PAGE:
Little has changed in this no-frills Belgian pub since it opened in 2001. And that’s much of its charm.
This corner pub used to be a typewriter-repair shop, and if the truth be known, the tenant now, Stumbling Monk, seems just as anachronistic.
No website nor phone. No television. Other than Tim’s Cascade Chips, no other food is served. For fun and games, there’s backgammon and chess on the shelf. Folks still come to read their dog-eared paperbacks near the window by the light, nursing a Chimay.
A no-frills Belgian pub, Stumbling Monk carries only 12 taps in a city filled with flashy, 50-tap lineups, and it rarely has any IPAs in a city filled with hopheads.
It’s not the kind of place you would expect could still exist in a neighborhood filled with the shiny and the new.
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But here it is at the elbow of East Olive Way and Belmont Avenue East, and here it’s been since Sept. 12, 2001 — still as comforting a sanctuary now as it was the day after 9/11.
The model for barkeeper Rob Linehan’s watering hole was more visceral than any Business 101 model — “a bar you might find in a small town in Europe,” where tourists only find it when stumbling off the beaten path.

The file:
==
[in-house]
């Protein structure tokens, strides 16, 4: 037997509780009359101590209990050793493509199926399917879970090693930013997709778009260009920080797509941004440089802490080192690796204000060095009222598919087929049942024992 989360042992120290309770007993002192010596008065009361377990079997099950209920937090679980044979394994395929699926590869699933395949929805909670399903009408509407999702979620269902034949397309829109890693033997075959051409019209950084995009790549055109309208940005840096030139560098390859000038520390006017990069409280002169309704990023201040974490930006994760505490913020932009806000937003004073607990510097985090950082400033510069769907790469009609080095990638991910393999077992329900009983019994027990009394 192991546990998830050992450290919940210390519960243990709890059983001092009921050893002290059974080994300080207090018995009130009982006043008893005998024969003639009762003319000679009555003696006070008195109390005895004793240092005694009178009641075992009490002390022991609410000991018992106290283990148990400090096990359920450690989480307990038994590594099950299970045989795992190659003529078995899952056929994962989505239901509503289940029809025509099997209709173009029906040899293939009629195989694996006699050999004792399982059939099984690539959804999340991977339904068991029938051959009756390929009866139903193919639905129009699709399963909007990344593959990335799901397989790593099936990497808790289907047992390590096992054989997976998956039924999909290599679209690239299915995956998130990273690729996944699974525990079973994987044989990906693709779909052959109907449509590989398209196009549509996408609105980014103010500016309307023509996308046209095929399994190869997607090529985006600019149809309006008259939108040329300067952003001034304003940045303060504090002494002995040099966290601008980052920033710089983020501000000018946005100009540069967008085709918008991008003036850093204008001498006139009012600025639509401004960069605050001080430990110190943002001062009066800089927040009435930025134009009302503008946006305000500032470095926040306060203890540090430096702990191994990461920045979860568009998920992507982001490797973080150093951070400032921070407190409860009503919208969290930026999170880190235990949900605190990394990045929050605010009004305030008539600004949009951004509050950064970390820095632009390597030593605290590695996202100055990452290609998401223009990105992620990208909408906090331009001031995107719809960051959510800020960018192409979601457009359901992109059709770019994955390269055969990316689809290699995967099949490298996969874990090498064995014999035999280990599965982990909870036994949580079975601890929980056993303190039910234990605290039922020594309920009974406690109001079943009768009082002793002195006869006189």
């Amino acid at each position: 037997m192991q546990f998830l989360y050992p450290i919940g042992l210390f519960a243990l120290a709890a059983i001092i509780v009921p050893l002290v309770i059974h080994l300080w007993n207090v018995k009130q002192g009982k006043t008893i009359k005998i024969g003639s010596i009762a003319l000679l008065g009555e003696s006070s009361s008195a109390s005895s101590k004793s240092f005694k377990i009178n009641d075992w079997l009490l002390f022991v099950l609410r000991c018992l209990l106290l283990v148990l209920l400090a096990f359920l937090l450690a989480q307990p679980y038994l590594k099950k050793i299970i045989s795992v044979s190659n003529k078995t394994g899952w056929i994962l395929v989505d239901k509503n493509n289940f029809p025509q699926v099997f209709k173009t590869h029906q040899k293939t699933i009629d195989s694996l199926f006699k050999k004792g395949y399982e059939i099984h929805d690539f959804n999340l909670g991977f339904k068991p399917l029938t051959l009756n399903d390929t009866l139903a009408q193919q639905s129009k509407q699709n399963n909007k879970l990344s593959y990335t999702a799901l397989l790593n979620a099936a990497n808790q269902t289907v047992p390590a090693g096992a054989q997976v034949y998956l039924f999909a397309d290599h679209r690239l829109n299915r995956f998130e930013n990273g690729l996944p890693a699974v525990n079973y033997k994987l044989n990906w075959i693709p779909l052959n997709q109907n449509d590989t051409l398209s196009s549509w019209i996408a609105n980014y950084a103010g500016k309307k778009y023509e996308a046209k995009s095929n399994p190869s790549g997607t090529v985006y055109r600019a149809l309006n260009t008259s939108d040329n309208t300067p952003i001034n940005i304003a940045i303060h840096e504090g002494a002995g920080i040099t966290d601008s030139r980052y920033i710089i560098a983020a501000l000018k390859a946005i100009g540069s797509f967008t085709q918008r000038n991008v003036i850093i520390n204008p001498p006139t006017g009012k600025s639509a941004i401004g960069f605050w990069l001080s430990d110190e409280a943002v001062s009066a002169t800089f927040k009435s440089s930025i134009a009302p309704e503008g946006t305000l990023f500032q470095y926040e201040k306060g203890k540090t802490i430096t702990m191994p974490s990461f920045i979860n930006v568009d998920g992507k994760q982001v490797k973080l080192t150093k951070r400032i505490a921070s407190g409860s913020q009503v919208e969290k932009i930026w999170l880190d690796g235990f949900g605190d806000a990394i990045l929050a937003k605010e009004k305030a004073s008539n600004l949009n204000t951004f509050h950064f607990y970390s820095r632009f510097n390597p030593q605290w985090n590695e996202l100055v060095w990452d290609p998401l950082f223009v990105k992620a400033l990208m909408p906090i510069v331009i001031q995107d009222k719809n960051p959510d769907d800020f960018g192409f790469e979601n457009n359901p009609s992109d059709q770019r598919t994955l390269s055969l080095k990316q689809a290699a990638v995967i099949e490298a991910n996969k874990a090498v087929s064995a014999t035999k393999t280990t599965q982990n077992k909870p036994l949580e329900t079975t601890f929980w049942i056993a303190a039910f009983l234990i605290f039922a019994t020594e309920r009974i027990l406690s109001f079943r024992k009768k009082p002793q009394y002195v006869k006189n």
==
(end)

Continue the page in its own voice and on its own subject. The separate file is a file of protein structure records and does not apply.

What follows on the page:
Stumbling Monk is popular with locals and lifers, a remnant of Old Seattle when this was a much grittier, unpretentious ’hood.
It’s an austere, tightly focused bar that has remained true to its calling — come for Belgian beer! — despite all the new trends.
Not much has changed. Not the linoleum floor, scraped clean of color from all the scuffed feet and screeching chairs over the decades.
Not the décor, mostly hanging Belgian ale signs that were freebies because Linehan never had much of a budget. The wooden, iron-bolted door that looks like it could have come from an abbey might be his only splurge.
Linehan is also the bartender, server, janitor and roofer. (Someone’s gotta get those wet leaves off the roof.)
When he’s behind the stick, he people-watches out the bar window, which always reminds him how much his Capitol Hill has changed. More folks who walk faster with intent. More stop-and-go traffic.
“We lost a lot of old regulars who said, ‘Oh, my rent went up $300. I’m moving’ to the Central District or Burien. It’s always been a transient neighborhood, but it seems to have accelerated.”
His bar is “heavy with young male tech workers now. Fewer artists, musicians and hipsters. It’s unmistakable. It would be hard not to notice that in the last few years.”
His neighbor, the much loved dive Clever Dunnes’ Irish House, recently closed. Another nearby dive, Redwood, will close Nov. 16 to make way for a seven-story development. Across the street, Good Citizen coffeehouse, from the folks behind Liberty, recently vacated as well.
“Ah, so that’s why you’re asking me all these questions. You want to know if I’ll be next,” he said, laughing.
“Nah, I’m not closing. I’m pretty well-established here.”
His landlord has assured him so, he said. “It’s as much confidence I can have without owning the building.”